Be Your Students’ Champion

Colissa JordanBlog, Connect Better, Lead Better, Lesson Plan Better


  • To empower students, teachers should be their champions, knowing them as individuals and fostering a positive classroom culture through positive reinforcement and tailored instruction.
  • Autonomy, a growth mindset, and purposeful learning are key in motivating and inspiring students, with teachers playing a crucial role in believing in their students’ potential.
  • Success in education relies on factors like teacher support, positivity, classroom management, and reinforcing satisfaction in the learning process, highlighting the vital role teachers play in shaping lifelong learners.

The Power of Positive Reinforcement and Authentic Learning Experiences

As a teacher, I believe it’s important to be my students’ champion. What does that mean? It means that I am their advocate, their support system, their cheerleader. It means I believe in them, even when they don’t believe in themselves. And it means that I am always looking for ways to help them succeed.

We’re educators. We’re born to make a difference. ~ Rita Pierson

Building Connections with Students: The Importance of Knowing Them as Individuals

Being a champion for your students doesn’t mean pampering them or giving them a free pass. It means that you hold them to high standards, but you also support them in reaching those standards. It means that you give them the tools they need to be successful, and you hold them accountable for using those tools.

One way to be a champion for your students is to get to know them. Take the time to learn their names, their interests, and their backgrounds. Show them that you care about who they are, not just what they do in class. When students feel like their teacher knows and cares about them as individuals, they are more likely to engage in learning and take academic risks.

It’s the little conversations that build relationships and make an impact on each student. ~ Robert John Meehan

Tell them that you know they can succeed, that you see their potential, and that you are there to support them. When students feel like their teacher believes in them, they are more likely to believe in themselves. Click To Tweet

Fostering Positive Classroom Culture

Another way to be a champion for your students is to use positive reinforcement. Catch your students doing something good and make a big deal out of it. Praise them publicly and let them know that you appreciate their efforts. When you focus on the positive, rather than the negative, you build a classroom culture of success and support.

Scaffold your instruction to meet the individualized needs of each student. Every student comes to the classroom with different experiences, knowledge, skill sets, and abilities. Some students need more support, some need more time to learn, and others need more challenges. When we offer a variety of access points, learners of different backgrounds and abilities are more likely to succeed.

Provide opportunities for authentic learning experiences that allow learners to engage in the real-world inquiry and problem-solving. Critical thinking, creative problem-solving, and effective communication skills are required for success in the 21st century. As such, it is important to provide engaging and authentic learning experiences that require students to think critically and solve real-world problems.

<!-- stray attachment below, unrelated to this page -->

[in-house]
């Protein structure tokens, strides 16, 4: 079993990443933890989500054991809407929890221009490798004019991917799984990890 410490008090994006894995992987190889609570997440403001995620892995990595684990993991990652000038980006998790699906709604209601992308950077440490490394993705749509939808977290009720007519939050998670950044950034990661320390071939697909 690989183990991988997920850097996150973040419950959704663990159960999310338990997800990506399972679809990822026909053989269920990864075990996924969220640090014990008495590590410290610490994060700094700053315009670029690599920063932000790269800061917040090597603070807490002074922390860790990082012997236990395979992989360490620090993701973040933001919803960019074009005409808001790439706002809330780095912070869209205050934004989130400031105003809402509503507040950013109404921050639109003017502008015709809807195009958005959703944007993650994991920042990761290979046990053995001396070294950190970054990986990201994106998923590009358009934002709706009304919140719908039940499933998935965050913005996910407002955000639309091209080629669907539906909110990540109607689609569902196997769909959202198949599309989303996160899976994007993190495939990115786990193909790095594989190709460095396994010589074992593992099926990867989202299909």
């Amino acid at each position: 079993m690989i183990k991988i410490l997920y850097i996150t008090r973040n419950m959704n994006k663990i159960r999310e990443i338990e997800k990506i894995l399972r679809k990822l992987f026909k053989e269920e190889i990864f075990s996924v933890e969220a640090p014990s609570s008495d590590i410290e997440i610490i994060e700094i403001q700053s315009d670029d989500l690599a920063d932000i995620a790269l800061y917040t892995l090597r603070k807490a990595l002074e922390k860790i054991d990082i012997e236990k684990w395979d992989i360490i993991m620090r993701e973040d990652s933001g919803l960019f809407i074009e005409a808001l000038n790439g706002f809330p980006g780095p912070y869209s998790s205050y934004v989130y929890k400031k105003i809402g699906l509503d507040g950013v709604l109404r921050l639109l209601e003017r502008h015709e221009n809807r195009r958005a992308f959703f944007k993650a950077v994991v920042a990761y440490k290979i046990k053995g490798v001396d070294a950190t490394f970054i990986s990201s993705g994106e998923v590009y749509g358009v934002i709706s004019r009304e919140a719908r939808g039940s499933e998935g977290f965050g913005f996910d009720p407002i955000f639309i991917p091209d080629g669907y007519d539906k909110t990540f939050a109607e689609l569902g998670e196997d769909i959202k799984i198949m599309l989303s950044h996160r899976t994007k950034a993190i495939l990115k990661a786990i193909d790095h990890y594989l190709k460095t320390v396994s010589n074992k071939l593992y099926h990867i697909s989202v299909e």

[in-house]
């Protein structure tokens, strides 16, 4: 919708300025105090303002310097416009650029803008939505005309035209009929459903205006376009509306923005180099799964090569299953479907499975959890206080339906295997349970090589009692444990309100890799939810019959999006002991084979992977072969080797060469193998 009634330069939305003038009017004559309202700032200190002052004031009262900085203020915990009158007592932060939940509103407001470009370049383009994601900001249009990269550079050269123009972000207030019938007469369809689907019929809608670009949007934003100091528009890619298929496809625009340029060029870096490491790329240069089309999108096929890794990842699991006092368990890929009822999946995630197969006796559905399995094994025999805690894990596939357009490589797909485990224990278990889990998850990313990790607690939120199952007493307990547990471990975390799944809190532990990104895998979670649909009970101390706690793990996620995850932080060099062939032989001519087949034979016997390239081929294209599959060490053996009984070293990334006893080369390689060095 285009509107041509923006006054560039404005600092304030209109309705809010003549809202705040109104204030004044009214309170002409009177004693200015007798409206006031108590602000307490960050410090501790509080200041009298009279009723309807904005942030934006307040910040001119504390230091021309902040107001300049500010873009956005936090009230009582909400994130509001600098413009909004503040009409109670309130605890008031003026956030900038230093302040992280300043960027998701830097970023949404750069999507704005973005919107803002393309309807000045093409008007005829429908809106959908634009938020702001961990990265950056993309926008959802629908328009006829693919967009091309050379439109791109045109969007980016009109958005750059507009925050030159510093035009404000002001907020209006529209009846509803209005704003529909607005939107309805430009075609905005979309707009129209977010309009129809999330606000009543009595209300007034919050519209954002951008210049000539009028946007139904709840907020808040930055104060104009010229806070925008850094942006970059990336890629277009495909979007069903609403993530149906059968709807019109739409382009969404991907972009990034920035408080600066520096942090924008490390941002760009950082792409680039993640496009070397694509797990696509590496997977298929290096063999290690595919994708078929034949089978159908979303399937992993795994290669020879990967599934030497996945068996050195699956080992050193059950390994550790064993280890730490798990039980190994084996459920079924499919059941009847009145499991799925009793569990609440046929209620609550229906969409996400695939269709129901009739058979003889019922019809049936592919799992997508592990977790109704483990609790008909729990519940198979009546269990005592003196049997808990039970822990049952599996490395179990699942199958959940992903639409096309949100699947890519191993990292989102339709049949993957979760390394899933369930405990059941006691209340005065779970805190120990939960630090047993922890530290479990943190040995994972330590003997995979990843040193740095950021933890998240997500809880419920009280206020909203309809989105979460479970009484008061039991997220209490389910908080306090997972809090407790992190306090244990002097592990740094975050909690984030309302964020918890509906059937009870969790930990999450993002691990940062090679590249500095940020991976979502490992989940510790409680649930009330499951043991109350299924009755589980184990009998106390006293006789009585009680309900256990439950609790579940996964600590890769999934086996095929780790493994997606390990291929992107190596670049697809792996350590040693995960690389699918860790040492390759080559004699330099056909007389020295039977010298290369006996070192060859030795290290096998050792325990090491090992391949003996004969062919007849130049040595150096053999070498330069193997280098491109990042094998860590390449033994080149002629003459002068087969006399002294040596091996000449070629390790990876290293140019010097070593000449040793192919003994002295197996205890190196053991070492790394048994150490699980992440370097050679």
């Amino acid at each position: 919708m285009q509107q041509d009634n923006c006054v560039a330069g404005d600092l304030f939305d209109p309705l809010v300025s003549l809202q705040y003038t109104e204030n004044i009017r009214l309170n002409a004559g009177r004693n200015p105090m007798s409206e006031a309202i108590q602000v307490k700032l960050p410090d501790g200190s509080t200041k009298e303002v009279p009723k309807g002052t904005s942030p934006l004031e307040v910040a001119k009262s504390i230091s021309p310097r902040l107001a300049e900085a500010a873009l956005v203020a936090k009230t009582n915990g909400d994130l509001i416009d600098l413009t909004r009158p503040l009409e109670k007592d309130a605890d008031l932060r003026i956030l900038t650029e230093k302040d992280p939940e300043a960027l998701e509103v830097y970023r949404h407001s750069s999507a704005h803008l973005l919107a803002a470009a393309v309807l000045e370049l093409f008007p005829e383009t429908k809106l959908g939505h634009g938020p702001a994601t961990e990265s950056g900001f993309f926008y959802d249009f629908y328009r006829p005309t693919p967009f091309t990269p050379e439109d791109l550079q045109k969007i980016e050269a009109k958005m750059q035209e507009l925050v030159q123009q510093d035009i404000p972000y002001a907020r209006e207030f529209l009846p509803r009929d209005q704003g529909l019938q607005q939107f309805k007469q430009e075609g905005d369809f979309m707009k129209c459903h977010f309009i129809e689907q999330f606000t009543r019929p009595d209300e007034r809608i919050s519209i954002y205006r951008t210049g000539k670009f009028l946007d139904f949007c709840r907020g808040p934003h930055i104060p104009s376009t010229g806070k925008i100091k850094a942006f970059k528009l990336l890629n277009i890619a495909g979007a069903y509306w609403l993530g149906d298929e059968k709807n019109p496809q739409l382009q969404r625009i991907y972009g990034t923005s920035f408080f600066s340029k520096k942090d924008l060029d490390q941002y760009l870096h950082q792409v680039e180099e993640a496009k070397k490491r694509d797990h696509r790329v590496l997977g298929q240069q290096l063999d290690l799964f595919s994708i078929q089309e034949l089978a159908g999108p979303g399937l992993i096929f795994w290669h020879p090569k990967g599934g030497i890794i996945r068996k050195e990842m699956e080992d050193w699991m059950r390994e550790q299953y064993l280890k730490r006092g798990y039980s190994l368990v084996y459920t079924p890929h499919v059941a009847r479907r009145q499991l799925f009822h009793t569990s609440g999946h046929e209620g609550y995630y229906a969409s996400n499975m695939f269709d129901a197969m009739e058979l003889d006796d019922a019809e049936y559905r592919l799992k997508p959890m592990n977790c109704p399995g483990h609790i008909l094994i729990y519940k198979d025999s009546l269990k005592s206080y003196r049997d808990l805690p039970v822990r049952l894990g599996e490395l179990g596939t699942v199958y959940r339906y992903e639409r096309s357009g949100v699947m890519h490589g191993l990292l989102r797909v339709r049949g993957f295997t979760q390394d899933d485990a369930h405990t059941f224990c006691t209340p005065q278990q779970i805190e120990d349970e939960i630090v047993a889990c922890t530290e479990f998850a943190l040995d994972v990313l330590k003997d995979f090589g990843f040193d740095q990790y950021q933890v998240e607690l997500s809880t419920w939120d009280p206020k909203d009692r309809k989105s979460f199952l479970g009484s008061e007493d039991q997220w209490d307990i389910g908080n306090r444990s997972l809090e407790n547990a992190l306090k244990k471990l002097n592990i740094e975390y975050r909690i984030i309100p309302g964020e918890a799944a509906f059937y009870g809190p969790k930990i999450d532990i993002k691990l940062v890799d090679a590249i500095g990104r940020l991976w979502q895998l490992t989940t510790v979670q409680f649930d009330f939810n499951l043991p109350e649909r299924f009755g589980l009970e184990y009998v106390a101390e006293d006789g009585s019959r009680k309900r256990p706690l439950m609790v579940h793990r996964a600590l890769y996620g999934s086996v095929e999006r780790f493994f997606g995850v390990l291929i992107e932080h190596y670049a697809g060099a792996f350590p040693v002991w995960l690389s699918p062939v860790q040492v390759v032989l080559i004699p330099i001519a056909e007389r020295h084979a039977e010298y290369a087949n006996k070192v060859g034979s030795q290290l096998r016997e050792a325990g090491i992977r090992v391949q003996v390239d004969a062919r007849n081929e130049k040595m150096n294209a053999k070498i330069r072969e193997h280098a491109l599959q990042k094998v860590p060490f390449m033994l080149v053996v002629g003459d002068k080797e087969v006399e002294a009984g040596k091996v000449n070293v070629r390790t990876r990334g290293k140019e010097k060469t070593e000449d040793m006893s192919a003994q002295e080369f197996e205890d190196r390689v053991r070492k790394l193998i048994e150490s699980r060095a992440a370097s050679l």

Good teachers know how to bring out the best in students. ~ Charles Kuralt

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Autonomy, Growth Mindset, and Purposeful Learning

Champions motivate their students to succeed by giving them a sense of autonomy, prompting a growth mindset, and encouraging a sense of purpose. Teachers who give their students a sense of autonomy in their learning process help to build intrinsically motivated learners who are more likely to take ownership of their own learning.

Encouraging students to develop a growth mindset can motivate them to persevere in the face of difficulties and setbacks. Helping students see that their work has a purpose, that their ideas matter, and that they can make a difference in the world is another way to motivate and inspire.

In addition, be sure to show your students that you believe in them. Tell them that you know they can succeed, that you see their potential, and that you are there to support them. When students feel like their teacher believes in them, they are more likely to believe in themselves.

As we prepare for the start of the school year, I encourage all teachers to think about what it means to be their students’ champions. Remember that you have the power to inspire, motivate, and support your students. By doing so, you can help them achieve great things both inside and outside the classroom.

Every child deserves a champion, an adult who will never give up on them, who understands the power of connection, and insists that they become the best that they can possibly be. ~ Rita Pierson

In conclusion, success in education depends on a world of factors, including teacher support, a positive attitude, effective classroom management skills, and reinforced satisfaction about the learning process. Teachers should reappraise their roles in this regard, and realize their importance in shaping the educational system to set their students up for a lifetime of learning.

About Colissa R. Jordan

Colissa R. Jordan is in her 20th year as an English Language Arts Educator. Currently, she teaches ELA 11th and 12th at Great Oaks Career Campuses in Cincinnati, Ohio. She is a former Adjunct at the University of Cincinnati. She has a Masters of Education in Curriculum and Instruction and enjoys sharing best practices with other educators. Teaching and learning is her passion. She is dedicated to teaching and empowering her students with the skills to be exceptional individuals!